Tuesday 31 October 2023


To mark the passing of the month of October and to welcome November's relentless autumnal onslaught, here are Joe Mugnaini's stunning cover illustrations for Ray Bradbury's books (above) The October Country and (below) The Halloween Tree.


Monday 30 October 2023


I recently unearthed this old paperback copy of The Lord of the Rings (cover art by Pauline Baynes): a volume that was the Bible for the youth of my generation. 

The edition is dated 1971 (when I was 22-years-old); fast-forward a decade, and this would be the copy that i used when adapting Tolkien's epic for the BBC's – now renowned – 1981 radio serialisation.


This truly great movie was released on this day 55-years ago in 1968. Based on a brilliant play/screenplay by James Goldman and played to perfection by a legendary cast of stars and newbies, headed by Peter O'Toole and Katharine Hepburn as King Henry II and Queen Eleanor of Aquitaine.

The Lion in Winter has the wittiest, most quotable dialogue in any Hollywood movie since All About Eve...
Henry: Did the Channel part for you? 
Eleanor: It went flat when I told it to. I didn’t think to ask for more.
Eleanor: Henry.
Henry: Madam.
Eleanor:Did you ever love me?
Henry: No.
Eleanor: Good. That will make this pleasanter.


Geoffrey (fourth of the five sons of Henry II): I know. You know I know. I know you know I know. We know Henry knows, and Henry knows we know it. We're a knowledgeable family.


John (youngest sons of King Henry II): Poor John. Who says poor John? Don't everybody sob at once! My God, if I went up in flames there's not a living soul who'd pee on me to put the fire out!
Richard: Let's strike a flint and see.

Eleanor: What family doesn't have its ups and downs?
The film also has a sumptuous score by John Barry and impeccable art direction, creating an almost suffocating sense of claustrophobia. 
I vividly remember my first (of very many) viewings aged 19-years at a London preview in 1968 with my best pal: we were both captivated by the film and dashed out and bought copies of Goldman's play-script which we would regularly read together – in voices that were somewhat extravagant impersonations of the two leads. I'll leave it open to speculation which us guys was most often cast as Queen Eleanor!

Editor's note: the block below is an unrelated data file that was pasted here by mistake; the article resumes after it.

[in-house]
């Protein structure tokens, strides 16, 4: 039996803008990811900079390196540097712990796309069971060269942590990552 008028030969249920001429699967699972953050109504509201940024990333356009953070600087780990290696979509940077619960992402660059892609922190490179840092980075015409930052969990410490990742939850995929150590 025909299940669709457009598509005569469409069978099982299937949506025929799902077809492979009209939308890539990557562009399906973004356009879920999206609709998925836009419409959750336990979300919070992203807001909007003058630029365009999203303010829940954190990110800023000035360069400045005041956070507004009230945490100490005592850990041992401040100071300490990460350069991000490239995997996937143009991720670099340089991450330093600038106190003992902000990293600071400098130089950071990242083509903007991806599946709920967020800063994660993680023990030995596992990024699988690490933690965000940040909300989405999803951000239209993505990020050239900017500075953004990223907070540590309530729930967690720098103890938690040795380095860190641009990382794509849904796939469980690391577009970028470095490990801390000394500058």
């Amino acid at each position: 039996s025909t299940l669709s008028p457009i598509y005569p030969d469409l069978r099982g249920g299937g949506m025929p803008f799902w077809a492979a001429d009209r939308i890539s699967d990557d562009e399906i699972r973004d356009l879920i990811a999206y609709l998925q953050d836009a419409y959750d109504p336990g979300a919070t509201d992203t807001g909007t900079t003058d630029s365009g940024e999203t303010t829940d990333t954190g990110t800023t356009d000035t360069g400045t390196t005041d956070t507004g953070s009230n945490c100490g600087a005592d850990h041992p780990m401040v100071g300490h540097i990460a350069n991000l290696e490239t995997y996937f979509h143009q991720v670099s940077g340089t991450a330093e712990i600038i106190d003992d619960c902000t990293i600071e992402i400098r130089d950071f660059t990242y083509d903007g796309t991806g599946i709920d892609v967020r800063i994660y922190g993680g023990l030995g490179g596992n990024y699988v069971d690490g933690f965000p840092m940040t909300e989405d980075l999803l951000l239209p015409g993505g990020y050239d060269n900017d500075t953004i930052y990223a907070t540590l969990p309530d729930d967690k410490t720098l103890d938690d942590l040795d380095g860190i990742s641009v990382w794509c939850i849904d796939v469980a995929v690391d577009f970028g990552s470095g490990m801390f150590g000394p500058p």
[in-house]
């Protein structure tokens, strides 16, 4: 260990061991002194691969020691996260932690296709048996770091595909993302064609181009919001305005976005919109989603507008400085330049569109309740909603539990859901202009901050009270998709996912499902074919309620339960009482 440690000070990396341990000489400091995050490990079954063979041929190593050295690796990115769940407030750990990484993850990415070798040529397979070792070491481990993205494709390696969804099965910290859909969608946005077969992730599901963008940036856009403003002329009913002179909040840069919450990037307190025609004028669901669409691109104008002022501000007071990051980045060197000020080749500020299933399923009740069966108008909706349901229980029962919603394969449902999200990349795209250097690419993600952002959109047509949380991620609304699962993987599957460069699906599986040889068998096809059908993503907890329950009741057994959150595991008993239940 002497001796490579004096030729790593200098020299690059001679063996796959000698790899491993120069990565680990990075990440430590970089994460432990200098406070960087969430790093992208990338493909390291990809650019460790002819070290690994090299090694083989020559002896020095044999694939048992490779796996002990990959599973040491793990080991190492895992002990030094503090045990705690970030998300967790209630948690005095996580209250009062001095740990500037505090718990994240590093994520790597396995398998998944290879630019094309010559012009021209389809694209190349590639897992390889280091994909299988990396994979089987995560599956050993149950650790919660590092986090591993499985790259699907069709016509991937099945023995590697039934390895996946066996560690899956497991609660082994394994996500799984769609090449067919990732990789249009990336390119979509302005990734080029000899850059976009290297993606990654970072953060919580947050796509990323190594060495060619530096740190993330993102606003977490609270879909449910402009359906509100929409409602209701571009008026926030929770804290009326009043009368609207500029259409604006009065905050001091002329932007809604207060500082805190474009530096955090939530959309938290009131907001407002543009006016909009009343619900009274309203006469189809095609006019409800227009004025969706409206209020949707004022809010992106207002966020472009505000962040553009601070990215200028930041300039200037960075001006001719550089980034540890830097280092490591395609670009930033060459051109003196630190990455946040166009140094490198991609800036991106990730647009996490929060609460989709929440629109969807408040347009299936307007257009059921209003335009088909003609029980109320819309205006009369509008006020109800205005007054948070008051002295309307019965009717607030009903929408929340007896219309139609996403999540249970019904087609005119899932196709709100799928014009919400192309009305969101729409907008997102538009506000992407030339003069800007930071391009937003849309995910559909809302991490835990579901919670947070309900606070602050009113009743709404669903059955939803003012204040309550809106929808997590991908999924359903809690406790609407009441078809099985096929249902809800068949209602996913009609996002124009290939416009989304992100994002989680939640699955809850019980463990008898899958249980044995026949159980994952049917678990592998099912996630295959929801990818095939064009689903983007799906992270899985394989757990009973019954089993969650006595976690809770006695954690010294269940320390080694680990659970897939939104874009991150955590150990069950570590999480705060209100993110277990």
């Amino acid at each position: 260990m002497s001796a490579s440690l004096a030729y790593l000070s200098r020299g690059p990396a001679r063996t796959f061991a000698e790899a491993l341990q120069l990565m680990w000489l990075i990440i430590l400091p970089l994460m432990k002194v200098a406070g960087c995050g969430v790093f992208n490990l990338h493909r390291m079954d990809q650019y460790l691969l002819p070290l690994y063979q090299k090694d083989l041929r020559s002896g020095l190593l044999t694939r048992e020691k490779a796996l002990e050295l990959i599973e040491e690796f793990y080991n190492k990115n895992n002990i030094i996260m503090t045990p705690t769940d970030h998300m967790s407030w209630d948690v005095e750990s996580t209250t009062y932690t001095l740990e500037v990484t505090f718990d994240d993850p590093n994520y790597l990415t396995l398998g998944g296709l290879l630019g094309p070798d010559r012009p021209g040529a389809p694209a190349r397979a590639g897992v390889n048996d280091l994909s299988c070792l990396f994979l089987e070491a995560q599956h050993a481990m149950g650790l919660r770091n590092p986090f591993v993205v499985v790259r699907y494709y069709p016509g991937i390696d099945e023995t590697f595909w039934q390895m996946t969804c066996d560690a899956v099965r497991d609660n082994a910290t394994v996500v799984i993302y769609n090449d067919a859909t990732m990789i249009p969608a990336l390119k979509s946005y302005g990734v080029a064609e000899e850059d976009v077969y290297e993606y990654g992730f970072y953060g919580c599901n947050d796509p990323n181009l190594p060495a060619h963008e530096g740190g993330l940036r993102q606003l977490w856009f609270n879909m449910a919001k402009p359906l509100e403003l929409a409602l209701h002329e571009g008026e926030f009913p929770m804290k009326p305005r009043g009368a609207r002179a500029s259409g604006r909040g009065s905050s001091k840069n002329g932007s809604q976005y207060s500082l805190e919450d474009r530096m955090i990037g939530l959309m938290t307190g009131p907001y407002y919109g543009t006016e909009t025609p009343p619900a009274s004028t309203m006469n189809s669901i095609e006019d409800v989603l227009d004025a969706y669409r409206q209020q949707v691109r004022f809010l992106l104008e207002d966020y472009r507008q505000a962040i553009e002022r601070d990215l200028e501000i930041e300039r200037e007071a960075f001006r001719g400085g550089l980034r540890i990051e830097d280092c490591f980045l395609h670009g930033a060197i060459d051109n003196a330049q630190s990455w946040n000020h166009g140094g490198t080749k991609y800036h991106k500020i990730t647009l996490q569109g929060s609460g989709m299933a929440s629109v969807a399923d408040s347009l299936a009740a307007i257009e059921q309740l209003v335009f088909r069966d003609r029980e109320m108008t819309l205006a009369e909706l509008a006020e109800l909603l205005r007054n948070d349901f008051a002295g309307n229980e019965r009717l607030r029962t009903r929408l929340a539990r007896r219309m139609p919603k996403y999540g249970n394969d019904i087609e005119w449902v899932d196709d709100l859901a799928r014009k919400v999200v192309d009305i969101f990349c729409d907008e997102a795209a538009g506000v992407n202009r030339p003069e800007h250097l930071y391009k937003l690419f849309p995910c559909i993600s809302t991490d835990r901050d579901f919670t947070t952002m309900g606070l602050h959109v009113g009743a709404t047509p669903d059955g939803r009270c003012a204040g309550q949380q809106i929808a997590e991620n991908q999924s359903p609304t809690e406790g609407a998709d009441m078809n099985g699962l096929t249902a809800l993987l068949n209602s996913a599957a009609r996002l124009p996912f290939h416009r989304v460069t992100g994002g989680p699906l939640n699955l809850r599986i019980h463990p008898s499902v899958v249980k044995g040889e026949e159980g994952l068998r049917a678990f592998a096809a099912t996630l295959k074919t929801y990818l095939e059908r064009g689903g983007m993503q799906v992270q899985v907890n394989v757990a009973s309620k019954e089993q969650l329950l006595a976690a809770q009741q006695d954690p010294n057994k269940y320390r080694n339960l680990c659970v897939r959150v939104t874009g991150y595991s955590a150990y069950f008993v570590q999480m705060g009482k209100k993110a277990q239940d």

A nice story recently posted on the Turner Classics Movie Fan Site relates an anecdote from Anthony Hopkins who made his full-length theatrical movie debut in the film, playing Richard (later the Lionheart). Apparently, Hopkins expressed anxiety about his performance compared to such established names as O'Toole and Hepburn, Hepburn allegedly advised him:
'Don't act. Leave that to me; I act all over the place. You don't need to act. You've got a good face, you've got a good voice, you've got a big body. Watch Spencer Tracy, watch the real American actors that never act, they just do it. Just show up and speak the lines.' 
Hopkins later regarded this as the best acting advice he had ever been given.

Friday 27 October 2023


The Sibley/Weeks household having succumbed to the current virulent Covid variant, we have had to abandon our plans to travel to Lucca in Italy to attend next week's LUCCA 23: COMICS & GAMES TOGETHER, where I was to be talking about J. R. R. Tolkien and other fantasy writers.
My sincere regrets and apologies to fans who were expecting to meet me there. Hopefully, another year...
Meanwhile, there's still a wonderful programme of events to enjoy in a beautiful and fascinating city; see details HERE

Monday 16 October 2023


“All things are so very uncertain, and that’s exactly what makes me feel reassured.”
– Too-Ticky in Moominland Midwinter by Tove Jansson (1957)

Sunday 15 October 2023


I love maps! By which I mean that I am passionate about them – whether they depict real places or the let's-pretend realms of the imagination.

There cannot be anywhere better to write about the maps in my life than where I am now: Venice – or to be absolutely precise in case you want to locate it on a map: 2316 Calle del Pestrin, San Marco, 30124, Venice. You see Venice is both the most intricately and incompetently mapped city in the world.


When my husband, David, and I arrived here first, almost thirty years ago, we came clutching The Illustrated Venice Map by Magnetic North: chosen from Stanfords’ incomparable emporium, ‘Est. 1853’, at a time when it was the largest, and indeed only, map maker and seller in London and is still, today, the best starting point for the ardent traveller. I suspect that I selected this particular map of Venice (there were, at least, a dozen others) because it had little pictorial indicators of likely destinations: the Piazza San Marco – la Piazza (‘the Square’) – the Rialto Bridge, Santa Maria della Salute and Teatro La Fenice.


It was an Italian sitting next to us on the plane, helpfully advising us how best to reach our hotel with minimal chance of getting lost, who expressed, with surprise, his approval of our map, noting as we would soon discover that, unlike most tourist maps, it shows every calle, campo, ponte and fondamenta, mapping the city down to the shortest, narrowest of blind alleyways. However, it is much more than just that: it is also a map of a state of mind, a glorious figment of historical imagination. It has served us well, its folds worn to yawning slits that defy refolding; and, though rarely now referred to, we carry it still out of sentimentality.